Prostitution is often called "the world's oldest profession," but increasingly in New Jersey and across the United States, it is the young and defenseless who are victimized into years' worth of participation against their will.

Likewise, according to Judi Worgess, board president of In His Image Justice Coalition, human trafficking is thought of by many as an underground, overseas operation — but in recent years it has been happening more and more right in front of New Jerseyans' faces.

Worgess said prostitution has always been exploitative in nature and now, the average age of those entering the trade is somewhere between 12 and 14, mere children who are promised love and attention with no real intention it will ever be given to them.

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And so prostitution has become a smokescreen of sorts, Worgess said.

"The public is convinced, because it's very lucrative for the trafficker to convince some of them, that these people selling themselves are out there willing to do it," she said.

Twice as much profit as Apple

In His Image is a South Jersey-based nonprofit organization dedicated to reducing the demand for human trafficking, and has already proved successful at getting the state's human trafficking hotline (855-END-NJ-HT) posted in restrooms along major highways.

But the practice is ultimately fueled by buyers, Worgess said, building a $150 billion industry, twice the annual profit of Apple.

"Traffickers can only make money if they have buyers, so if we approach human trafficking by taking the buyer out of the equation, then the trafficker can't make money," Worgess said.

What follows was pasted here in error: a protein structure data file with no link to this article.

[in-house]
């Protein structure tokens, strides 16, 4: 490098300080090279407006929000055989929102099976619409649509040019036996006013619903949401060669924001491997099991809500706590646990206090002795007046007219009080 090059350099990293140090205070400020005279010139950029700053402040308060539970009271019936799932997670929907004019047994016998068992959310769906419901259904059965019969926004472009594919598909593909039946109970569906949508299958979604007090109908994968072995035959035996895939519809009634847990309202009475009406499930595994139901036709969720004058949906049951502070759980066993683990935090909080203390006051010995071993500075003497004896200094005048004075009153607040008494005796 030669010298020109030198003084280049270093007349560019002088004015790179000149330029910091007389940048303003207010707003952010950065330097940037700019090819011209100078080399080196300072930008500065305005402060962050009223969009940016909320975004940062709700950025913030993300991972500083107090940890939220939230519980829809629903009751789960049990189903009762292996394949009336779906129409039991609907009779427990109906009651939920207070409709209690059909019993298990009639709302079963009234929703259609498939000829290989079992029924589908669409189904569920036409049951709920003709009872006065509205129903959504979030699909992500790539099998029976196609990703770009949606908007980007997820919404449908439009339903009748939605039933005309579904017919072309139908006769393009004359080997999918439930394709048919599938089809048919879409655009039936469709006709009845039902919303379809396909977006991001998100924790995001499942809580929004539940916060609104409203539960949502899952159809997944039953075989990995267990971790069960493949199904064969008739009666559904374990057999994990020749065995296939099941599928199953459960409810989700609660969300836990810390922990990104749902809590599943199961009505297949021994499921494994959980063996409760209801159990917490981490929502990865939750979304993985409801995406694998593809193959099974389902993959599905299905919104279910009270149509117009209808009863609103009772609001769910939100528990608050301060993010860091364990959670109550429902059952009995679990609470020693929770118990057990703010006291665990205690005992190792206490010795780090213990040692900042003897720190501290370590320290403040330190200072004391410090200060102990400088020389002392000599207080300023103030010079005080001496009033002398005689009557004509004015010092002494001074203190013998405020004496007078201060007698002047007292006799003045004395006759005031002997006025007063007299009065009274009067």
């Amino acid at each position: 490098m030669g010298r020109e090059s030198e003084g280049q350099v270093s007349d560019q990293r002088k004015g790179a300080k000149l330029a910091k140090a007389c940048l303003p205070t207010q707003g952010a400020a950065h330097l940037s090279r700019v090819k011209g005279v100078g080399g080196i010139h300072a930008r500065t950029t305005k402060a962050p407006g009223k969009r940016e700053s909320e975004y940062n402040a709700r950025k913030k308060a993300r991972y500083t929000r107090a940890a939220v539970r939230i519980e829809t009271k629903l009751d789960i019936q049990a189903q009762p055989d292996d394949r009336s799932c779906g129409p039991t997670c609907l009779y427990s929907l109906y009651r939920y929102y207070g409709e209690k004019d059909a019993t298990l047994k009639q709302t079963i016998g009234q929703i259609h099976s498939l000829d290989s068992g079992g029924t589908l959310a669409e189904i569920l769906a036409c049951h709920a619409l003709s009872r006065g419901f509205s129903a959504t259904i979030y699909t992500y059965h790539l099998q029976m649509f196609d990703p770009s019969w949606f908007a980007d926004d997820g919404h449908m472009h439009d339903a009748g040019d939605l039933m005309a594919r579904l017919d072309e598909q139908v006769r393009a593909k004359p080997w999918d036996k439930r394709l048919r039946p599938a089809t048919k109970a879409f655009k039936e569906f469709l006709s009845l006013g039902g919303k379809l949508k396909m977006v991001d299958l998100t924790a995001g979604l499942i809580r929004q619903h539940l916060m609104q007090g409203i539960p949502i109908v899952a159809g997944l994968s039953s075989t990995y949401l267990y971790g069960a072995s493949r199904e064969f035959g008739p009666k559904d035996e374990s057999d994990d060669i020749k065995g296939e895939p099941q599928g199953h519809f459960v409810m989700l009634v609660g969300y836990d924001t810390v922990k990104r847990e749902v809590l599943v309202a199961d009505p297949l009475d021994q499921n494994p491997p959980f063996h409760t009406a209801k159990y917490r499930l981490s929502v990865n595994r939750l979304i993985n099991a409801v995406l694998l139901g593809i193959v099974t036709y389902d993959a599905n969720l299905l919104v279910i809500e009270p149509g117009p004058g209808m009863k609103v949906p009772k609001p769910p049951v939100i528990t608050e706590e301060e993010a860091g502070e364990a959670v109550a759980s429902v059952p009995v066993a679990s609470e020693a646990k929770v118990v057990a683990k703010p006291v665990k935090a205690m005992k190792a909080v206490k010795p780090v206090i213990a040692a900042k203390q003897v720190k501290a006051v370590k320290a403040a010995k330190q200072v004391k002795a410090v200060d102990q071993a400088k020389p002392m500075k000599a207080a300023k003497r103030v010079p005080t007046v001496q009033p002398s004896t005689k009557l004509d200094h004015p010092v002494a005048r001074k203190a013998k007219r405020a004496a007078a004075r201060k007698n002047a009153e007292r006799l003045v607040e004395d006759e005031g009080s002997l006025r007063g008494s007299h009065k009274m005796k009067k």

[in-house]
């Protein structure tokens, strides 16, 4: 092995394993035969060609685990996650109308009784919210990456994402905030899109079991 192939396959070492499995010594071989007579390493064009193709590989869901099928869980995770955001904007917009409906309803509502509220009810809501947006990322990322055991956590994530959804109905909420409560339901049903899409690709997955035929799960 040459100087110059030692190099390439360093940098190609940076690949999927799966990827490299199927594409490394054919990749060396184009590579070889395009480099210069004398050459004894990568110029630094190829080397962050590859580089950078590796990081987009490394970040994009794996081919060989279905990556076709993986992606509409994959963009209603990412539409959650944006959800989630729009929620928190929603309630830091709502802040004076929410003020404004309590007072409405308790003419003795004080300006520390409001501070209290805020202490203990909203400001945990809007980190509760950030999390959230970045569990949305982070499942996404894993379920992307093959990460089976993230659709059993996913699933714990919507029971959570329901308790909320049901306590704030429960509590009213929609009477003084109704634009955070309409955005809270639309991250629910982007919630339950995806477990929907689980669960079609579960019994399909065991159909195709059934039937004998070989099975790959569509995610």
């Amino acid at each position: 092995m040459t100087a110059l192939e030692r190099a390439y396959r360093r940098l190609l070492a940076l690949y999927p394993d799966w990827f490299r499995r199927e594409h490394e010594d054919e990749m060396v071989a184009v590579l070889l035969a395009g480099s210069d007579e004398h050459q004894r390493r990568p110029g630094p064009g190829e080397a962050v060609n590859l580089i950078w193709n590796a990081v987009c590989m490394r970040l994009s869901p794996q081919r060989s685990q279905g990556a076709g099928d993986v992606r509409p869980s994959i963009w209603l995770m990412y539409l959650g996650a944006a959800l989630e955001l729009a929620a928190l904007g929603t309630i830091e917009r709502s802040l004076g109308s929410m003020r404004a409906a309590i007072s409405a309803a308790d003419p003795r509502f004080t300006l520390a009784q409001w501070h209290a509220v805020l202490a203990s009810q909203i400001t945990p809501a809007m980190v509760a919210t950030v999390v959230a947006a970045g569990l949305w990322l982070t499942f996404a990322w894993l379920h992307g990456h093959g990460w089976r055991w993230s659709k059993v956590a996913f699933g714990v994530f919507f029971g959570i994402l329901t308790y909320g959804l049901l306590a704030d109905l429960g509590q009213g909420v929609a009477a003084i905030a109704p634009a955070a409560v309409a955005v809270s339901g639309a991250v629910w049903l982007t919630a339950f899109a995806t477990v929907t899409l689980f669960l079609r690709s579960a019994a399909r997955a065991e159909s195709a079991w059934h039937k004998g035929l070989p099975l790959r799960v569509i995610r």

From disorderly persons offense to fourth-degree crime

In His Image has worked closely with Assemblywoman Carol Murphy, D-Burlington, to craft legislation to make the buying of sex an indictable, fourth-degree crime in New Jersey instead of a disorderly persons offense.

Much like public perception, Worgess said, the laws are lagging behind what is really happening, and at least if this measure is adopted, offenders wouldn't be arrested and immediately turned right back out on the street.

As Worgess puts it, the pipeline is all about supply and demand, and if the latter can be slowed by criminalizing the capture of unwilling participants, the former would be cut off.

She said a similar approach in Sweden has cut instances of human trafficking in half.

"There are so many people willing to buy sex in New Jersey, and all across the United States, and there's really very few people who willingly sell themselves," Worgess said.

68% report PTSD on the level of a torture victim

Not only that, but the scars are deep and long-lasting.

Worgess said her group has heard research that suggests more than two-thirds of human trafficking victims report post-traumatic stress disorder on the level of a combat veteran or victim of torture.

"If they're lured at 16, you might see them at 18, 19, but that doesn't mean it was their choice," she said. "And they're subjected to such brutality."

So Worgess said anyone who finds themselves asking if human trafficking or prostitution really happens on a wide scale in New Jersey should know that yes, it does.

And it may not be just in your neighborhood, it could well be in your own backyard ... unless and until something is done.

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Patrick Lavery is a reporter and anchor for New Jersey 101.5. You can reach him at

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